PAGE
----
DSA2018: Global inequalities
- Lidia Cabral (Institute of Development Studies) email
- Divya Sharma (University of Sussex) email
- Tom Lavers (University of Manchester) email
This panel will consider attempts to promote a ‘new’ Green Revolution in Africa, focusing on: the transfer of transnational policy ideas—including South-South transfers; the adoption and adaptation of these ideas in particular national political economies; and their distributional impacts.
Over the past 15 years international organisations, philanthropists, private companies and national governments have sought to build momentum for a 'new' Green Revolution (GR) in Africa. Rising global powers, like India and Brazil, that experienced earlier GRs, have emerged as sources of technology and know-how to help deliver the envisaged African GR. This panel will explore the dissemination and adaptation of policy ideas regarding GR technology—from these rising powers and elsewhere, the potential of new GRs to either replicate the unequal GRs of the past or, alternatively, to learn from and avoid them; and the political drivers that shape these processes.
Questions of interest include:
• How influential are transnational ideas about 'New Green Revolutions' in national policymaking processes? To what extent and in what ways do these draw on the experiences of the earlier GR countries like Brazil and India?
• What are the channels for transmitting these ideas and how are they adapted to domestic political economies?
• What particular types of agricultural technology are exported into Africa? And what combinations of interests, ideas and institutions shape elite commitment to agricultural transformation and the choice of particular technologies?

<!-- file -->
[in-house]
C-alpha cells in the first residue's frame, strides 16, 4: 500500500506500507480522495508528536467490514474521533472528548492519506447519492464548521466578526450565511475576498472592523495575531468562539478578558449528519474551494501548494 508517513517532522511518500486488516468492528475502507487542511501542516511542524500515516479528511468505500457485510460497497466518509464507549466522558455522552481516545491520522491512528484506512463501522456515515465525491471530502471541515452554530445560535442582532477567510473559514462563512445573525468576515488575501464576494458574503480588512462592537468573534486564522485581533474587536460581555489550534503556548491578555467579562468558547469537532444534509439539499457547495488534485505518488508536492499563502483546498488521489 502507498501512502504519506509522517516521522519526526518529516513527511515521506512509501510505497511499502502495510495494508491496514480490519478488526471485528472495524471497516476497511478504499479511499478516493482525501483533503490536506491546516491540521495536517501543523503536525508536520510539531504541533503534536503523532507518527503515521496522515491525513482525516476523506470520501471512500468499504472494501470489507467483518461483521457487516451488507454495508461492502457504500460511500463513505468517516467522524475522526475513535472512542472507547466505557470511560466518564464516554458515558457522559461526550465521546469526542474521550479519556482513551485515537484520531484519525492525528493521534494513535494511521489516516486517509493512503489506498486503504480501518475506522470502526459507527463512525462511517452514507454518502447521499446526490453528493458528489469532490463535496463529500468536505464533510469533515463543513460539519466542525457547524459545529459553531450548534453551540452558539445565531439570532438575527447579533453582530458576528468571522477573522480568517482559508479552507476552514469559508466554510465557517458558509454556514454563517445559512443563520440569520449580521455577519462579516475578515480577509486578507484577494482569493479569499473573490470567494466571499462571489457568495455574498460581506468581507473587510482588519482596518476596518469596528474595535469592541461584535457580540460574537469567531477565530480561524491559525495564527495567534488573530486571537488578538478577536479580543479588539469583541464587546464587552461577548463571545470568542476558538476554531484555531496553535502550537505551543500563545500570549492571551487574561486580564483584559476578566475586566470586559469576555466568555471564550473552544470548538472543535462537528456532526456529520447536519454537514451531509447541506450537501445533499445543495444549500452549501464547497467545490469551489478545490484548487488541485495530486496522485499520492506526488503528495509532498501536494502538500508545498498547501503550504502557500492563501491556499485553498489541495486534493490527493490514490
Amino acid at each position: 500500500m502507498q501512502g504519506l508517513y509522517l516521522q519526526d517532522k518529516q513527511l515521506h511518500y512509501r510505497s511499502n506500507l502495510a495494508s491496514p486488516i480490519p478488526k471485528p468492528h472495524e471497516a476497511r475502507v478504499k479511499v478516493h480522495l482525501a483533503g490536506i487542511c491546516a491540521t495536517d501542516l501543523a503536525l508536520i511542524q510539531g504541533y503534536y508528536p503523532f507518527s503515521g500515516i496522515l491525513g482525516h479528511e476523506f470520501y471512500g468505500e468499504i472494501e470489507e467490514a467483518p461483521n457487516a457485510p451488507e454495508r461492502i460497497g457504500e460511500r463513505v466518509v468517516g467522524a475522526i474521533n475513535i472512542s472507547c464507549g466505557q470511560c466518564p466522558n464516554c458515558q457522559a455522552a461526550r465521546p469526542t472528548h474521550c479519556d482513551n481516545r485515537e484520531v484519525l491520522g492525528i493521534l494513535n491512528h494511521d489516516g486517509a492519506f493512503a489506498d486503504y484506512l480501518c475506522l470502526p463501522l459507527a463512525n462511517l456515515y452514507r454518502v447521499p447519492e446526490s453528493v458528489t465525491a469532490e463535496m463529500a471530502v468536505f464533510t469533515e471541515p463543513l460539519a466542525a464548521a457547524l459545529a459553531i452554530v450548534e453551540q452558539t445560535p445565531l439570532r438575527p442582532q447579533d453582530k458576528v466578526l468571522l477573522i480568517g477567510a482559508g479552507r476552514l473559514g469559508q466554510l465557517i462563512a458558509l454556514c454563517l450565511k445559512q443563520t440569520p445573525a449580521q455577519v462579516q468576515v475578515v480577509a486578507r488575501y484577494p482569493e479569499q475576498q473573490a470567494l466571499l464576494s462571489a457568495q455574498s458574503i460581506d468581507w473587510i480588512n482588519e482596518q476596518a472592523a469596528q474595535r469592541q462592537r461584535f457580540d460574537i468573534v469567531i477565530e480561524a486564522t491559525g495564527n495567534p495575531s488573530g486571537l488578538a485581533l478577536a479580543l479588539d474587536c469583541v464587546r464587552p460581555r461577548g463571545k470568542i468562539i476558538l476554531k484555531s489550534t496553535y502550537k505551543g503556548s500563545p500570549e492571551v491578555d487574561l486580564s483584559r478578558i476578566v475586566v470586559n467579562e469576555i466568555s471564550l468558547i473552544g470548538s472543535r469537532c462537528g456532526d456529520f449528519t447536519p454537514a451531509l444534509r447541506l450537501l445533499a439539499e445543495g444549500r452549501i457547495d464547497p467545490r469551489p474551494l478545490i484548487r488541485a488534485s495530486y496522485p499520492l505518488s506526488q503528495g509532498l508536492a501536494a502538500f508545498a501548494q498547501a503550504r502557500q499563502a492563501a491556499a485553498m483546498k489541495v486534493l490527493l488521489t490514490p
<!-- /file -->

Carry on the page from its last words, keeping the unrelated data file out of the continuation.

• What impact do new technologies have on differentiation and social relations along class, ethnic and gender lines? What are the implications for rural politics, representation and authority?
• How can transformative agricultural technologies from across the Global South be mobilised into the African context and inform national policymaking and local farming practices?
This panel is closed to new paper proposals.
The Second Green Revolution in Africa: Reflections on the USAID supported Feed the Future Program through Kansas State University Innovation Labs
This paper looks at the issues emerging from USAID supported research in crops intensification and post harvest loss programs in Ethiopia, Burkino Faso, Senegal, Tanzania, and Ghana. The key issues are around gender analysis and the targeting of women farmers; sustainability and local ownership.
Since the second green revolution from the mid 2000s the main focus was to address the sectors the first Green Revolution was not successful in. These have been (among others) in semi-arid crop systems, small scale producers, and a focus on dryland African production systems. Emerging issues are the inclusion of women farmers in technological research as they increasingly the users of technology in marginal local agriculture sectors with high rates of men's migration. Second, is the issue of the sustainability of new technologies and practices that avoids elite capture that bedevilled the first Green Revolution. Finally, is the issue of local design, ownership, and control of these technologies in the context of competing ideologies as to what economic development more broadly, and agricultural development in particular, should look like. On the one hand is Western neo-liberalism and on the other hand China's state led infrastructure development for rapid industrial growth. Where do poor marginal farms sit in these scenarios?
This paper emerges from the research the author is undertaking with the Feed the Future labs at Kansas State University as part of a Fulbright fellowship in early 2018. This work focuses on gender integration in these technology based research projects but also how to take the lessons learnt from the 'first' Green Revolution projects see if these lessons have been learnt or if 'Green Revolution' approaches are inherently problematic.